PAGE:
The Black Crowes
have always preferred looking back rather than looking forward when it comes to their musical approach, but rarely has that strategy worked so well as it does on Before the Frost...Until the Freeze
. Culling from classic-rock traditions, frontman Chris Robinson and his guitarist brother Rich have successfully turned their group into an agreeably laidback jam-band, one that recalls the Band, the Allman Brothers, and the Rolling Stones
at their bluesy best. This double-album leans heavily on reflective ballads, but this collection of earthy, sad-eyed tunes is a consistent pleasure.
A Live Album ... Kinda
Before the release of Before the Frost...Until the Freeze
, the band announced two unique aspects to this album. The first was that the Until the Freeze
portion of the record would be available to consumers as a digital download for fans who bought the Before the Frost
collection. (Some online sellers, like Amazon, have made the entire two-album set available.) The other twist was that these songs were recorded in front of a small audience of Black Crowes fans at a studio. Initially, I thought this live-recording aspect would be simply a gimmick
, but after hearing the double-album, I admit that the songs’ intimacy could at least partly be a benefit of having the Black Crowes play to an audience instead of creating a regular studio record, which can sometimes lend an album a cold, sterile feeling. This is however not a live album – you only hear the crowd clapping at the end of some songs, and lead singer Chris Robinson doesn’t banter with the audience.
From the beginning of their career in the early ‘90s, the Black Crowes were part of a collection of bands who weren’t interested in musical trends of the time. When grunge, metal, and rap-rock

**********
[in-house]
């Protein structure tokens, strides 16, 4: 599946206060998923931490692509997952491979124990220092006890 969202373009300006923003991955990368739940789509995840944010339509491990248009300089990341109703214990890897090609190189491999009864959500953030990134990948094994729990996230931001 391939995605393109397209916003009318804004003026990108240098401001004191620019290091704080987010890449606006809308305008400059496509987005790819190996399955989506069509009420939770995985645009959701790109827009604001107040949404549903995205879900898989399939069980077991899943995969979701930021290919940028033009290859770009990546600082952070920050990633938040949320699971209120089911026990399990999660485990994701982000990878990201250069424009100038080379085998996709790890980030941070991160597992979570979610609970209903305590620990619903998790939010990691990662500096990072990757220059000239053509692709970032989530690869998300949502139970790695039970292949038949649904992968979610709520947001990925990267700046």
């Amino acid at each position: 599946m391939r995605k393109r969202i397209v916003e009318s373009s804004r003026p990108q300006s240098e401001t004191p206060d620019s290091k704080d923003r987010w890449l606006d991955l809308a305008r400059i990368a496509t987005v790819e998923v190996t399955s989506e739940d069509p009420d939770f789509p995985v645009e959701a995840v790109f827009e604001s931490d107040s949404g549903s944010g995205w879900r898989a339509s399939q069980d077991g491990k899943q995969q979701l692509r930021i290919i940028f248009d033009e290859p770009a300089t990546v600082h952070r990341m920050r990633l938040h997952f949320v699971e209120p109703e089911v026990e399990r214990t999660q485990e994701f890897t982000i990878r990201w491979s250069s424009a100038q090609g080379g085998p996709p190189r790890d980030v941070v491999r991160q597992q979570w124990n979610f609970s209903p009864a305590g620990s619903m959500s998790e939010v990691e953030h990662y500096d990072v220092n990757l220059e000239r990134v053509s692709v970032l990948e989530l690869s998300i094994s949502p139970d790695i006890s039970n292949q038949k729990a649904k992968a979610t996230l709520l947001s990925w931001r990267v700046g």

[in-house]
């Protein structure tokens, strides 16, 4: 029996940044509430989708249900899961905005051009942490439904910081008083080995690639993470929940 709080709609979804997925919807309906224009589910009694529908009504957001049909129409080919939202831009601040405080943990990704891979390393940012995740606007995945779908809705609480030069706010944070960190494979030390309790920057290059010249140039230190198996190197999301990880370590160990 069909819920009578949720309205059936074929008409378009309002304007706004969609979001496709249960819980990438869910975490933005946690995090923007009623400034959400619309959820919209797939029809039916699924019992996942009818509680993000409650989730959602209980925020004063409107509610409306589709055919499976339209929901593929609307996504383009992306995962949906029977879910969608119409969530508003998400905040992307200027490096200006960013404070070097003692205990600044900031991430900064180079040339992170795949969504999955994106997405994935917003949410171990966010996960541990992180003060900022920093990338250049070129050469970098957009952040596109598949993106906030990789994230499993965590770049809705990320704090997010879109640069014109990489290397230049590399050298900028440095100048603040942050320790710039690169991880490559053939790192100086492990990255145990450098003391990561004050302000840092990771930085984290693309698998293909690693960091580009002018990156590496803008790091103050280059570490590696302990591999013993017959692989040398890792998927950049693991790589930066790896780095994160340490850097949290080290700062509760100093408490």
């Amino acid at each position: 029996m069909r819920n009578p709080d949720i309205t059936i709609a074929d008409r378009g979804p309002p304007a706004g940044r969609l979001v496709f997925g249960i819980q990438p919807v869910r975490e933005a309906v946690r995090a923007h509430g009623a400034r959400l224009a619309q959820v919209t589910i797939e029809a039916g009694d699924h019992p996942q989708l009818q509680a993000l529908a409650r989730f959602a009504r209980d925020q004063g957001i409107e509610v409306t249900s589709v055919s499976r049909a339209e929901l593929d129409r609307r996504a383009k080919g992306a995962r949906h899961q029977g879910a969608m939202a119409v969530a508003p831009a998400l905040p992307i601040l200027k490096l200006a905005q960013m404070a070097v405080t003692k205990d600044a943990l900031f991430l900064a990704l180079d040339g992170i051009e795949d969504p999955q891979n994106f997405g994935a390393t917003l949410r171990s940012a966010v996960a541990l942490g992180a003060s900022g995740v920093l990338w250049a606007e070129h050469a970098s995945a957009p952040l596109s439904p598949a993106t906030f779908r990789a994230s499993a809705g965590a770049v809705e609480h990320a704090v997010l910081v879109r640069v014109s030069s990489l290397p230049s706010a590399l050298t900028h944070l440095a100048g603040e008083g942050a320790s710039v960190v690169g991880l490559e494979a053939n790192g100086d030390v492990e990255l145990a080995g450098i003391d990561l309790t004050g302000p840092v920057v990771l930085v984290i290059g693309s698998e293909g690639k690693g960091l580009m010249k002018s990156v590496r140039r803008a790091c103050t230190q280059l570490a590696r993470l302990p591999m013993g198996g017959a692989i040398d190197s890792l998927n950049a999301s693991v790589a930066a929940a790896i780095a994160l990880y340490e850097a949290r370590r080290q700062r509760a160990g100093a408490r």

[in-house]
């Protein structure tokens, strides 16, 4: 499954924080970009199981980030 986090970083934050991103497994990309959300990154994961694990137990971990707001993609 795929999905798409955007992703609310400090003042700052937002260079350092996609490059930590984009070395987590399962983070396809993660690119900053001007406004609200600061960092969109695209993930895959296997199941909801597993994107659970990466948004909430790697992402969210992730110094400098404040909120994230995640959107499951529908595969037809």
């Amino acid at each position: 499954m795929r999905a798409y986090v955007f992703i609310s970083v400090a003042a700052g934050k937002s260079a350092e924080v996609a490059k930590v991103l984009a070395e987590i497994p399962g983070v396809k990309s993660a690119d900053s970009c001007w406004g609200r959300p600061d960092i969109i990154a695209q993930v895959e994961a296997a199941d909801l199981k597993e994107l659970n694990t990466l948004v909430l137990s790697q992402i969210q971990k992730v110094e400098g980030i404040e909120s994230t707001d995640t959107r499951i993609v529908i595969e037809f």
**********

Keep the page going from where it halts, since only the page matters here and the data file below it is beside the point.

were popular (or about to become popular), the Crowes played blues-rock that touched on country, R&B and good-old-fashioned rock ‘n’ roll. They were proud throwbacks to the Southern rock of yesteryear, and with the majority of this sextet now in their 40s, you get the sense that they’re aging nicely into their roles as weathered torchbearers for undervalued musical traditions. Since the band’s third album, 1994’s Amorica
, the Crowes have tried to seem older and wiser than their years, but with Before the Frost...Until the Freeze
, they’ve really achieved that gravitas. That doesn’t mean that these songs are lumbering drags – to the contrary, many of the album’s 20 tracks are light and graceful, no matter the litany of woes spelled out in the lyrics.
Paying Homage to Their Elders
Before the Frost...Until the Freeze kicks off with “Good Morning Captain,” the Black Crowes’ most blatant rip-off of the Band’s juke-joint aesthetic, right down to Chris Robinson’s perfect imitation of Band drummer Levon Helm’s roadhouse bark. But the musical influence doesn’t diminish the song’s rollicking power – as throughout Before the Frost...Until the Freeze, the Robinsons are invigorated by their heroes, adding vitality to familiar sonic templates. Likewise, the sun-draped ballad “Houston Don’t Dream About Me” is a fine addition to the band’s arsenal of bummed-out-on-the-road tunes, while “The Last Place That Love Lives” recalls the country-blues of classic Stones songs like “Wild Horses.” Early in their career, the Black Crowes sometimes sounded like kids trying to summon the authority of their beloved rock elders. But on Before the Frost...Until the Freeze, they’re no longer kids, although they haven’t lost their creative spark along the way.
Overlong but Worth It At 20 tracks, Before the Frost...Until the Freeze can’t help but feel overlong. Cutting out a few of the weaker songs would have resulted in a stronger album, but although the excessive running time diminishes the album some, the breezy, confident, melancholy flow of this double-album compensates in its own way. The Black Crowes’ days as rock-radio kings are probably gone for good, but Before the Frost...Until the Freeze argues that they’ve arrived at a place that suits them far better.
'Before the Frost...Until the Freeze' – Best Tracks: